Think of the most sustainable football team in the world. Forest Green Rovers? That’s probably where the smart money is – they are the clear class leader anywhere on the planet, caring for it as they do. Hibernian? Self-entitled “greenest team in Scotland” and another early signatory of the Sport for Climate Action Framework. Real Betis and Wolfsburg? Betis have launched ‘Forever Green’, an environmental action programme aimed at encouraging businesses to work through football to contribute actively against climate change, while Wolfsburg have been assessing and reporting on their own sustainability efforts for years.
But maybe there’s a new challenger, coming from Stateside. Maybe they have an ace card to play, which is the strength and profile of their athletes, including perhaps one of the greatest current sporting activists, Megan Rapinoe. On this occasion, it’s not actually Rapinoe who is driving change but her co-captain at OL Reign in the National Women’s Soccer League, Lauren Barnes.
Lauren is currently preparing for the new NWSL season, but even with the distractions of the coronavirus pandemic, the focus of the 31-year-old remained as sharp as her defensive instincts as she honed in on a new project in sustainability. It’s a journey she has been on for a while, but this particular light bulb moment came during the Challenge Cup in Utah last year.
“We were in our bubble, and because of the protocols for Covid, there was just so much around plastic utensils – it was all single-use stuff, you had to use it and toss it for safety reasons, and that’s totally understandable, but we were like, ‘Ok, how can we change this?'” recalls Barnes. “So I reached out to three companies and they were all so excited about what I had in mind, mixing the sustainable world – which is very small in itself – and then the sport world which is also a small community.”
But expand that one example, move from three companies to 20 and fast forward a few months, and so the MAD Travel Kits were conceived. Lauren’s latest brainwave is a sustainable kit aimed at providing professional athletes, in this initial instance her OL Reign team-mates, with an array of products that fit their daily needs and prioritise saving the environment. We are talking everything from dental care to deodorant, razors to reusable coffee mugs, eco-friendly make-up remover to eating utensils, and of course the case itself.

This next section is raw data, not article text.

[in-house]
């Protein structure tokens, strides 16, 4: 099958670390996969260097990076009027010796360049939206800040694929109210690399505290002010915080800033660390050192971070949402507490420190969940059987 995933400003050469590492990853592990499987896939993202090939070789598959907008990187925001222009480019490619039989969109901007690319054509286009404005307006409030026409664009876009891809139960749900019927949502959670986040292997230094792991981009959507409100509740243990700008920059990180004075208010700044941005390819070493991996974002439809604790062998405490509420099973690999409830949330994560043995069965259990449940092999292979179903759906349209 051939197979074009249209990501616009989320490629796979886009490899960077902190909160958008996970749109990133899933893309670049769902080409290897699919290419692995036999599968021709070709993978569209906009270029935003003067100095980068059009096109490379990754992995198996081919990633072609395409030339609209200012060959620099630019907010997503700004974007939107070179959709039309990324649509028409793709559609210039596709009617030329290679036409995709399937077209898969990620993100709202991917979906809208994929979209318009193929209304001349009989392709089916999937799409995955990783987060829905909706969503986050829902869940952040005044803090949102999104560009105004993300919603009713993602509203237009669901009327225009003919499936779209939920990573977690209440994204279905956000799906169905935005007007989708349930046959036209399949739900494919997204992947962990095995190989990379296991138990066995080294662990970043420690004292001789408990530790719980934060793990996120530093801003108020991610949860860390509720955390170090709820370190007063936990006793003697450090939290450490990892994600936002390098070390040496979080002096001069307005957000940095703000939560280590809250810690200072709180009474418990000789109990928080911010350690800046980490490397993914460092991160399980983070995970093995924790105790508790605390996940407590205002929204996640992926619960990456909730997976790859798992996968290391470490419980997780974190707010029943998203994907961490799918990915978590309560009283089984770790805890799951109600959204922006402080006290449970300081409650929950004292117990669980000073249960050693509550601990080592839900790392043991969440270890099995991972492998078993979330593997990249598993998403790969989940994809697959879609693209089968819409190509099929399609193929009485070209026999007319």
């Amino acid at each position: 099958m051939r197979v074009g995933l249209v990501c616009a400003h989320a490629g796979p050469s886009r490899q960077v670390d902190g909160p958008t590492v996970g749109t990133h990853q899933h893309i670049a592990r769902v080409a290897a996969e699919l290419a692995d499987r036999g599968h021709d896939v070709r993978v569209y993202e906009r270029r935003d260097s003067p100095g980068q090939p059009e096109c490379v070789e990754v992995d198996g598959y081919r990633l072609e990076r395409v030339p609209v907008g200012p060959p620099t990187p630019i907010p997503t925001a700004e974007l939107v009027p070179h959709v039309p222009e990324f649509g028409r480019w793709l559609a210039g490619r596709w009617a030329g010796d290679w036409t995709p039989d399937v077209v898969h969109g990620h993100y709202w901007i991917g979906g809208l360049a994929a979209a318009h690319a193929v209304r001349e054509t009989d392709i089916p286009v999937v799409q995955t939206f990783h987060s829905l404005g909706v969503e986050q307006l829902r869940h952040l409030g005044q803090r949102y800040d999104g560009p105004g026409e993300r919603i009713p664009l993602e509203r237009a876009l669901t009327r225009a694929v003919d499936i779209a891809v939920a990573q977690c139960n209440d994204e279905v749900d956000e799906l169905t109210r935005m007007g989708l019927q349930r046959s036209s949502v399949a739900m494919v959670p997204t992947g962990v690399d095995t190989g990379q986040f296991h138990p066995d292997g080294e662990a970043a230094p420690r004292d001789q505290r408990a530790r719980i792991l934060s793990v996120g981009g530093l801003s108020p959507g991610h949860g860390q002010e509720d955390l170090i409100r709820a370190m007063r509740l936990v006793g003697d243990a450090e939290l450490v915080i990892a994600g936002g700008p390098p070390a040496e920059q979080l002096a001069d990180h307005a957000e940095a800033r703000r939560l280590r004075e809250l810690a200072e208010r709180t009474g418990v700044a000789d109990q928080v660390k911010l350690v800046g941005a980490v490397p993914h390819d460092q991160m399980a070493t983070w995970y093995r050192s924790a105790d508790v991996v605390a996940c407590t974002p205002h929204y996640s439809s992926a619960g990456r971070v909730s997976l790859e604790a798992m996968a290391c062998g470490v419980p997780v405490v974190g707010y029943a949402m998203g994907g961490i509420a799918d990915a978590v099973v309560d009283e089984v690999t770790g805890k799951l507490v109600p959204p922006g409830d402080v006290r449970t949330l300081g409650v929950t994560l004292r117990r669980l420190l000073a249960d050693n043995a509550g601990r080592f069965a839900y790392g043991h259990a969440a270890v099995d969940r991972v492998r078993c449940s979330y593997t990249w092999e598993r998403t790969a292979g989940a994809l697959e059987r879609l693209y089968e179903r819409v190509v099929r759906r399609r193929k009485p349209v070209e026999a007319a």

MAD stands for “Make A Difference”, so it does what it says on the case, and to say it’s had a ripple effect is putting it mildly. “There are so many girls that bought into it and were so interested in it, and wanted to have more of a conscious impact within their daily life and their habits, so I think a lot of them just started educating themselves. You can see in our locker room, so many people bring their own reusable plates when we have lunch, reusable cups, so everything like that carried through. I think at this point we’re probably the most sustainable club in the NWSL and that’s our goal,” says Barnes.
It’s a powerful statement, especially when you think of the popularity of women’s soccer in the United States and the platform the players have in particular. None more so than Megan Rapinoe who has been happy to offer her backing for Lauren’s cool new concept.
“‘Pinoe’ is so down to earth, and she is one of the biggest advocates, I wouldn’t even just say sports any more, she’s just an advocate for life. She’s been in Seattle for a very long time so this is something the people also absolutely stand by and I think she tries to be as conscious as she possibly can, like all of us in the locker room,” says Barnes. “I haven’t had many extensive conversations with her, but regardless, because we’re doing it as a team, she’s going to want to support that as well. She’s been a been backbone for our club here and I think just moving forward with something like this, she’ll be really excited about it.”